LONDON (Reuters) - A statue of Indian independence leader Mahatma Gandhi was unveiled on Saturday in London’s prestigious Parliament Square, a space packed mostly with monuments to men who served the British Empire that Gandhi helped destroy.
In an ironic twist noted by the Indian government, Gandhi’s likeness now shares the same space as a statue of Britain’s former leader Winston Churchill, who tried to thwart Indian independence and who despised Gandhi and his aims.
Churchill famously called Gandhi “a seditious Middle Temple lawyer, now posing as a fakir of a type well known in the East, striding half-naked up the steps of the Vice-regal palace.”
But almost seven decades after India won independence from Britain in 1947, thanks in large part to Gandhi’s peaceful civil disobedience campaign, relations between the two countries are strong with both keen to boost economic ties.
Indian Finance Minister Arun Jaitley unveiled the 9-foot-tall statue opposite the British parliament, marking the 100th anniversary of Gandhi’s return to India from South Africa to start the struggle for self rule.
“It ... marks an important, historic moment celebrating the strong bond between our two nations,” Jaitley said.
“India and the UK share the same values and we are a partnership of equals. This lasting friendship is just one of many legacies left by Gandhi.”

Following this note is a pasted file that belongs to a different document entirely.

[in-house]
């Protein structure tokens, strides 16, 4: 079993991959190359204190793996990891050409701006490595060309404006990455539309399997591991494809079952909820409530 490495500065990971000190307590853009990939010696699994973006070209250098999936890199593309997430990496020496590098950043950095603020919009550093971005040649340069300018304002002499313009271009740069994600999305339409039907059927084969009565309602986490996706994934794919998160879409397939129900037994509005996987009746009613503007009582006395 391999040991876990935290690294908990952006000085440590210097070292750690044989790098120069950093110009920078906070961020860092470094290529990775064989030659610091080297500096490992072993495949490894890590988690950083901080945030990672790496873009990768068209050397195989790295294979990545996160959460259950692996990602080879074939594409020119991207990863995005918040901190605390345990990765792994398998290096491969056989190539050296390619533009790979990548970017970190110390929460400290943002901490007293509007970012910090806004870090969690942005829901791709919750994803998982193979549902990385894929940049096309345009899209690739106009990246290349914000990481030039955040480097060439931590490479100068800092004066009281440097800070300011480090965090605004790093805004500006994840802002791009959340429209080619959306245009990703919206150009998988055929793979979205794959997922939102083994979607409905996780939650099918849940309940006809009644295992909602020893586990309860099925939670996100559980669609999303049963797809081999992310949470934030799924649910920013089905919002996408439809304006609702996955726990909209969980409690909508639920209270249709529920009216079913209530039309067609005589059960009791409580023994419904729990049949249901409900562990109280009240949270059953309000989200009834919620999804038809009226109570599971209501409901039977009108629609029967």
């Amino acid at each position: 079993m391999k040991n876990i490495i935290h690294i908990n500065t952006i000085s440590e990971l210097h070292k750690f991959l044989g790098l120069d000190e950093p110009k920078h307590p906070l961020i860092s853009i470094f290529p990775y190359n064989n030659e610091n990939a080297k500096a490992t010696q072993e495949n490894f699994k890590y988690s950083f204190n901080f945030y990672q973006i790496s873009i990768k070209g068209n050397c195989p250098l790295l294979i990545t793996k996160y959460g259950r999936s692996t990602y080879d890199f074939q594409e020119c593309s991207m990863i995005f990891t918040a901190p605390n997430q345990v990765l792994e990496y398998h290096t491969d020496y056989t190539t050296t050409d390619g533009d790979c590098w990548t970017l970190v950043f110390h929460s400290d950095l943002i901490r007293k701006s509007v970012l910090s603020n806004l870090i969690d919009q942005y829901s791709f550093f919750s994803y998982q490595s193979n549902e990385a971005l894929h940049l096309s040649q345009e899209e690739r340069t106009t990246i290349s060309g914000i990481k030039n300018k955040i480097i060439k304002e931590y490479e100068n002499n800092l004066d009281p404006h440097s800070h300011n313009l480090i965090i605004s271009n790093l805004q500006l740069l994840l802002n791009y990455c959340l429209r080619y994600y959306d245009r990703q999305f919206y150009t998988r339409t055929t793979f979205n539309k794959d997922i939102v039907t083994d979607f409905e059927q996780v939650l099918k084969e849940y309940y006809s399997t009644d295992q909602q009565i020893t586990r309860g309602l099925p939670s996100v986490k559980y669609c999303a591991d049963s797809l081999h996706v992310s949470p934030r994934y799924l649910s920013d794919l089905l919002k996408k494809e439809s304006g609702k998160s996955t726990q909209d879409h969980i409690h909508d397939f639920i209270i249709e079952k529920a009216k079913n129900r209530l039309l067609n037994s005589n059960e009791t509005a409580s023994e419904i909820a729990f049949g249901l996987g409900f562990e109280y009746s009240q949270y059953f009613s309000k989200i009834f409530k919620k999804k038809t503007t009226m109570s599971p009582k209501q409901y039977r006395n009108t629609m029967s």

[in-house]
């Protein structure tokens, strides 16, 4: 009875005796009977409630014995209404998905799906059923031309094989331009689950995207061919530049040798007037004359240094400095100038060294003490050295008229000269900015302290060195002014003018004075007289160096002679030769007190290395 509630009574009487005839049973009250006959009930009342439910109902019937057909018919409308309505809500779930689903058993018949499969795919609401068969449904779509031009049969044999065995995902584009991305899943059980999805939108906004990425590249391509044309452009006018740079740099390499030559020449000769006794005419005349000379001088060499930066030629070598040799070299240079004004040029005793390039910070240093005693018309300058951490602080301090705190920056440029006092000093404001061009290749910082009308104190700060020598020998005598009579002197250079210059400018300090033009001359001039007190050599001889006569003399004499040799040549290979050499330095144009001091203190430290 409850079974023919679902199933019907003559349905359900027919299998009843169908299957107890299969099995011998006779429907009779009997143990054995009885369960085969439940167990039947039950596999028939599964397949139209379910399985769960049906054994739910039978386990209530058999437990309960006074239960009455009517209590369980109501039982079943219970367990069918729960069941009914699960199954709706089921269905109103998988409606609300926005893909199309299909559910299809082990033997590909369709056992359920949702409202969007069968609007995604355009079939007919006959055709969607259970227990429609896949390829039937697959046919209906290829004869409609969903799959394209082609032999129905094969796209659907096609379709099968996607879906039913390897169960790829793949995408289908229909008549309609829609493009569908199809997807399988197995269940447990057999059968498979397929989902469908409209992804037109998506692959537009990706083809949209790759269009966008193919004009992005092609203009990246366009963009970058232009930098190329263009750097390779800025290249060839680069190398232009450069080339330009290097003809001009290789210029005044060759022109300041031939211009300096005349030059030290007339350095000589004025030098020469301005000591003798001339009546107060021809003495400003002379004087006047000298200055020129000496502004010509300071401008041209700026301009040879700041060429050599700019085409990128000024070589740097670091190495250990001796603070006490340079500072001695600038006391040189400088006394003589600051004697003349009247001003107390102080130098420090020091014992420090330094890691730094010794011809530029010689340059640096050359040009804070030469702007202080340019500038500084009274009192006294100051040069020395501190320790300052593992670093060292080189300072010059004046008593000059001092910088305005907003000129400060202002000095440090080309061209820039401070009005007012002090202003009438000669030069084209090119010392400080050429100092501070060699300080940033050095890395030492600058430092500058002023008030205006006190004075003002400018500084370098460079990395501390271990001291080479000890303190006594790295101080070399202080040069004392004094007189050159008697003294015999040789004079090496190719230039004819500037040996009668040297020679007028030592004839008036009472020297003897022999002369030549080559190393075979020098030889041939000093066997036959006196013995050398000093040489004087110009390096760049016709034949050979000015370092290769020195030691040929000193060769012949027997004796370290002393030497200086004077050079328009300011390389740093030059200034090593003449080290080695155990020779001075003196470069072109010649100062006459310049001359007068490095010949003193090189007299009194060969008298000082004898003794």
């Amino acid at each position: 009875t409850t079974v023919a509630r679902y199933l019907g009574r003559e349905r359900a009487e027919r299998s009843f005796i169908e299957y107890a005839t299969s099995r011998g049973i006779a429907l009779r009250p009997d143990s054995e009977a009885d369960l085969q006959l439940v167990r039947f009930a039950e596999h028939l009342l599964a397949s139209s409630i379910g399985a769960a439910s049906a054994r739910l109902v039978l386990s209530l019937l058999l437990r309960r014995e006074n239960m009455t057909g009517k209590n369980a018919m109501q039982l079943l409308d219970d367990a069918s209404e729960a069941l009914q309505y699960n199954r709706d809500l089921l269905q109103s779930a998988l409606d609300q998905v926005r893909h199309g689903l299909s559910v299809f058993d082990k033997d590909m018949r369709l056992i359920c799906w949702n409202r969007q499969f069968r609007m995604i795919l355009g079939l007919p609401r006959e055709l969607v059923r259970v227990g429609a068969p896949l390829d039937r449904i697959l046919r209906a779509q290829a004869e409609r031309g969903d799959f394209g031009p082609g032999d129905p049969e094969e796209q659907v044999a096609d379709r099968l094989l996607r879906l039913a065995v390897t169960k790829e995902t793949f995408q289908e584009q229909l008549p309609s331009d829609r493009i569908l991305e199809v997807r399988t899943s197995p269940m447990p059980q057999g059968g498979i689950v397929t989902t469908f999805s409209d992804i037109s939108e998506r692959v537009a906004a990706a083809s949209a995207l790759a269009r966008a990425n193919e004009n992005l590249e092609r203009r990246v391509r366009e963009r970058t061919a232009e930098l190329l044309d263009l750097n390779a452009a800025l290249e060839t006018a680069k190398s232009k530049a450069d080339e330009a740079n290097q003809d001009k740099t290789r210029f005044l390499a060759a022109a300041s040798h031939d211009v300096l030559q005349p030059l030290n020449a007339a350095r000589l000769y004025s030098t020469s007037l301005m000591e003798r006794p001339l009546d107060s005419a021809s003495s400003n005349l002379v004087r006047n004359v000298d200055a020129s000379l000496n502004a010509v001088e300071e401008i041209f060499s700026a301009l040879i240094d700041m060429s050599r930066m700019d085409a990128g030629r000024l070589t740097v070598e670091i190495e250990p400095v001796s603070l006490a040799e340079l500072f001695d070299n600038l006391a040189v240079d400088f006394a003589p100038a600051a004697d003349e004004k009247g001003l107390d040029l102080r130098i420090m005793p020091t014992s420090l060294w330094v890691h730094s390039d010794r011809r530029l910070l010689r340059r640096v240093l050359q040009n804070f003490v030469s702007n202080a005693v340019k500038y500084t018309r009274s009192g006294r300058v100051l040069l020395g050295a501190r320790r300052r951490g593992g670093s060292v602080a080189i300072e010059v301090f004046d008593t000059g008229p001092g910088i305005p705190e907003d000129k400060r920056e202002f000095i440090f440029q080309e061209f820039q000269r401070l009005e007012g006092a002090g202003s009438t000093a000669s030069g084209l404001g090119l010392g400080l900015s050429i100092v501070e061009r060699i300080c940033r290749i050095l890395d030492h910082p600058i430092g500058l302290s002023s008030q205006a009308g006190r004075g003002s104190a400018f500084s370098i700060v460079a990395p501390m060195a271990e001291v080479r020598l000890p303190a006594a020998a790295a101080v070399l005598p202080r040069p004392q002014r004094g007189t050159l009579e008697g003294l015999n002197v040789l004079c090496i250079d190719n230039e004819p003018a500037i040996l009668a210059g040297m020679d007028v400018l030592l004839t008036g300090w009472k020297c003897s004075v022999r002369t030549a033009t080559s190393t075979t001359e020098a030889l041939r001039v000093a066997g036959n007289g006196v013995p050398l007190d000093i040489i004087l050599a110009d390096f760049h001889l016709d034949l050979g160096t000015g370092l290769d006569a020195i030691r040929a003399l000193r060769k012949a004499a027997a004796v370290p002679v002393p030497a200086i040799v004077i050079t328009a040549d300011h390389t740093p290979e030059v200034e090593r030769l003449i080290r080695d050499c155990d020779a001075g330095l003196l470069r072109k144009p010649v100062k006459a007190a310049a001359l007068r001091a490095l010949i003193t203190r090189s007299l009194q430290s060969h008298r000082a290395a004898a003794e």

Prime Minister David Cameron, who looked on as Jaitley removed an orange drape from the statue, said the monument celebrated the special friendship between the world’s oldest democracy and its largest.
“This statue is a magnificent tribute to one of the most towering figures in the history of world politics,” said Cameron. “Many of his teachings remain as potent today as when he first made them.”
Indian film star Amitabh Bachchan spoke, as did Gandhi’s grandson Shri Gopalkrishna Gandhi.
The bronze statue of Gandhi, which shows him standing up wearing a dhoti, was crafted by British sculptor Philip Jackson> It is based on a photograph of Gandhi standing outside the offices of the British prime minister in 1931.
The statue is lower than others on the square, a deliberate decision made by the Gandhi Statue Memorial Trust, which raised money for the monument, to reflect the fact that Gandhi considered himself a man of the people.
Although the square is mostly filled with statues of former British prime ministers, Gandhi has been placed close to monuments of former U.S. President Abraham Lincoln and South African President Nelson Mandela.
Editing by Guy Faulconbridge, Larry King